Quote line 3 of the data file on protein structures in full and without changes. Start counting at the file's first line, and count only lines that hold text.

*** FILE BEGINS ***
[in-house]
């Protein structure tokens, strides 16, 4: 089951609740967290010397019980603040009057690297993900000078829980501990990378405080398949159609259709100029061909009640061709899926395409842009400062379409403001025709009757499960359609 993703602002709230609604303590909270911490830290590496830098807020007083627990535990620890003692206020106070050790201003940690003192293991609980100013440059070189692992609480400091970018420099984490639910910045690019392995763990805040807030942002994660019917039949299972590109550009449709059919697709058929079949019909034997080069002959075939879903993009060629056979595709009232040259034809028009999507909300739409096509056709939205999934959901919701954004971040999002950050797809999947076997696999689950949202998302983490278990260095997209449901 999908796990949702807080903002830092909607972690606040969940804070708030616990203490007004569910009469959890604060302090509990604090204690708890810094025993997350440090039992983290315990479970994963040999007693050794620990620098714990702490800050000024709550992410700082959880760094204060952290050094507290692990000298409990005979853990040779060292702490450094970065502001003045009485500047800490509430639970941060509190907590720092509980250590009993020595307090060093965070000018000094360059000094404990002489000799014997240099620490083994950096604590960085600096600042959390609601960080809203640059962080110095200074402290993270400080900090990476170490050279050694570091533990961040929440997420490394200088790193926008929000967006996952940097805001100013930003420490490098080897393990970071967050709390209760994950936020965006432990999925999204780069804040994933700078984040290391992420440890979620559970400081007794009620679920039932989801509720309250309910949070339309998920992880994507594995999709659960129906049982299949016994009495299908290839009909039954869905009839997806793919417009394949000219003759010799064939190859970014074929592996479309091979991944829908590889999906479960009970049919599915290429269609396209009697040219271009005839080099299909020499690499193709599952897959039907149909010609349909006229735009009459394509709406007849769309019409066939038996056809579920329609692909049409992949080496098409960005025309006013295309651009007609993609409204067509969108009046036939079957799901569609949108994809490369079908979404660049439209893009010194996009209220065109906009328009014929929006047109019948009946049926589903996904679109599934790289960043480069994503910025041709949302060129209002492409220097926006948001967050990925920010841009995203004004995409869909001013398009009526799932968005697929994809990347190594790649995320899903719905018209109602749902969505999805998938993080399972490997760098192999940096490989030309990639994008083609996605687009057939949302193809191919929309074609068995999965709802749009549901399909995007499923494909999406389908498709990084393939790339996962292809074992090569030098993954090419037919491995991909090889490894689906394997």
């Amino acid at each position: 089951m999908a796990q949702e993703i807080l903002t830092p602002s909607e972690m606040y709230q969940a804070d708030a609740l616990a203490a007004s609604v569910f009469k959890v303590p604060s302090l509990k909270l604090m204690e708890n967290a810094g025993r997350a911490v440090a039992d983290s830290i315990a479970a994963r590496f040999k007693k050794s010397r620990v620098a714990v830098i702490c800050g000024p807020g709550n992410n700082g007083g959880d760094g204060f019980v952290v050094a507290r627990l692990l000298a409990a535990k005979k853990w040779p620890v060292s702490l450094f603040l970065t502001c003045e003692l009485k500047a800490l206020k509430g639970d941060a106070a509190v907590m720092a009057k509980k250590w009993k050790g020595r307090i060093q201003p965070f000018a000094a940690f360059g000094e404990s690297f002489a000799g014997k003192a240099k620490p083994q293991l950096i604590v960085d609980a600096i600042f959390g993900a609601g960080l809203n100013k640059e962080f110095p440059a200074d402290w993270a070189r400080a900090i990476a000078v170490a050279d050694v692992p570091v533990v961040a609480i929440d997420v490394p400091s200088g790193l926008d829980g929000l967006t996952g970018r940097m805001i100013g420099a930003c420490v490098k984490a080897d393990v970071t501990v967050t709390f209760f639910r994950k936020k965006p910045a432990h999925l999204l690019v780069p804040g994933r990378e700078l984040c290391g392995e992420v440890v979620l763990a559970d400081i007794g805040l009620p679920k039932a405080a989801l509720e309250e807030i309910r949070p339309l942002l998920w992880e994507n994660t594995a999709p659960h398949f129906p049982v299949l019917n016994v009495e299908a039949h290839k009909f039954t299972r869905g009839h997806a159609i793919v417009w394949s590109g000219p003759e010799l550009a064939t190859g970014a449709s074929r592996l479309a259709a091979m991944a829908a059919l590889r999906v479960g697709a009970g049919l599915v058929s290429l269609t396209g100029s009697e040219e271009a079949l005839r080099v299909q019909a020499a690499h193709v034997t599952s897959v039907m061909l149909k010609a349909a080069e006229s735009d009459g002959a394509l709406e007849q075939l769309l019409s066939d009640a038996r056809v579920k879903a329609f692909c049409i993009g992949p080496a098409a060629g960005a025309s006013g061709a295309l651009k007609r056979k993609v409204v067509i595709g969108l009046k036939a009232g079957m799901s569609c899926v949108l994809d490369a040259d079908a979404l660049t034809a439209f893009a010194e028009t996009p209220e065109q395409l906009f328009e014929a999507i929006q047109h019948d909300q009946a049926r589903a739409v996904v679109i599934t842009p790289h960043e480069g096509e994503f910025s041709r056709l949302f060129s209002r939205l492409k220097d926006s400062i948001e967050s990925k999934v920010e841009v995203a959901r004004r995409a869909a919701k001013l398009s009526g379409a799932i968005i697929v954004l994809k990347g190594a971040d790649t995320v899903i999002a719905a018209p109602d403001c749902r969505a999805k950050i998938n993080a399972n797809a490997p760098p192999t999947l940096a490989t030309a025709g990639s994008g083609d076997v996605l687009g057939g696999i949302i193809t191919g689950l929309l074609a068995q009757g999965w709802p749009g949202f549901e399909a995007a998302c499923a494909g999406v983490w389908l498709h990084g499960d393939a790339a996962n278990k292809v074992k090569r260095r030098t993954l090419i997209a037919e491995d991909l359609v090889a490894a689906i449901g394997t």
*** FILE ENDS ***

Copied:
């Amino acid at each position: 089951m999908a796990q949702e993703i807080l903002t830092p602002s909607e972690m606040y709230q969940a804070d708030a609740l616990a203490a007004s609604v569910f009469k959890v303590p604060s302090l509990k909270l604090m204690e708890n967290a810094g025993r997350a911490v440090a039992d983290s830290i315990a479970a994963r590496f040999k007693k050794s010397r620990v620098a714990v830098i702490c800050g000024p807020g709550n992410n700082g007083g959880d760094g204060f019980v952290v050094a507290r627990l692990l000298a409990a535990k005979k853990w040779p620890v060292s702490l450094f603040l970065t502001c003045e003692l009485k500047a800490l206020k509430g639970d941060a106070a509190v907590m720092a009057k509980k250590w009993k050790g020595r307090i060093q201003p965070f000018a000094a940690f360059g000094e404990s690297f002489a000799g014997k003192a240099k620490p083994q293991l950096i604590v960085d609980a600096i600042f959390g993900a609601g960080l809203n100013k640059e962080f110095p440059a200074d402290w993270a070189r400080a900090i990476a000078v170490a050279d050694v692992p570091v533990v961040a609480i929440d997420v490394p400091s200088g790193l926008d829980g929000l967006t996952g970018r940097m805001i100013g420099a930003c420490v490098k984490a080897d393990v970071t501990v967050t709390f209760f639910r994950k936020k965006p910045a432990h999925l999204l690019v780069p804040g994933r990378e700078l984040c290391g392995e992420v440890v979620l763990a559970d400081i007794g805040l009620p679920k039932a405080a989801l509720e309250e807030i309910r949070p339309l942002l998920w992880e994507n994660t594995a999709p659960h398949f129906p049982v299949l019917n016994v009495e299908a039949h290839k009909f039954t299972r869905g009839h997806a159609i793919v417009w394949s590109g000219p003759e010799l550009a064939t190859g970014a449709s074929r592996l479309a259709a091979m991944a829908a059919l590889r999906v479960g697709a009970g049919l599915v058929s290429l269609t396209g100029s009697e040219e271009a079949l005839r080099v299909q019909a020499a690499h193709v034997t599952s897959v039907m061909l149909k010609a349909a080069e006229s735009d009459g002959a394509l709406e007849q075939l769309l019409s066939d009640a038996r056809v579920k879903a329609f692909c049409i993009g992949p080496a098409a060629g960005a025309s006013g061709a295309l651009k007609r056979k993609v409204v067509i595709g969108l009046k036939a009232g079957m799901s569609c899926v949108l994809d490369a040259d079908a979404l660049t034809a439209f893009a010194e028009t996009p209220e065109q395409l906009f328009e014929a999507i929006q047109h019948d909300q009946a049926r589903a739409v996904v679109i599934t842009p790289h960043e480069g096509e994503f910025s041709r056709l949302f060129s209002r939205l492409k220097d926006s400062i948001e967050s990925k999934v920010e841009v995203a959901r004004r995409a869909a919701k001013l398009s009526g379409a799932i968005i697929v954004l994809k990347g190594a971040d790649t995320v899903i999002a719905a018209p109602d403001c749902r969505a999805k950050i998938n993080a399972n797809a490997p760098p192999t999947l940096a490989t030309a025709g990639s994008g083609d076997v996605l687009g057939g696999i949302i193809t191919g689950l929309l074609a068995q009757g999965w709802p749009g949202f549901e399909a995007a998302c499923a494909g999406v983490w389908l498709h990084g499960d393939a790339a996962n278990k292809v074992k090569r260095r030098t993954l090419i997209a037919e491995d991909l359609v090889a490894a689906i449901g394997t």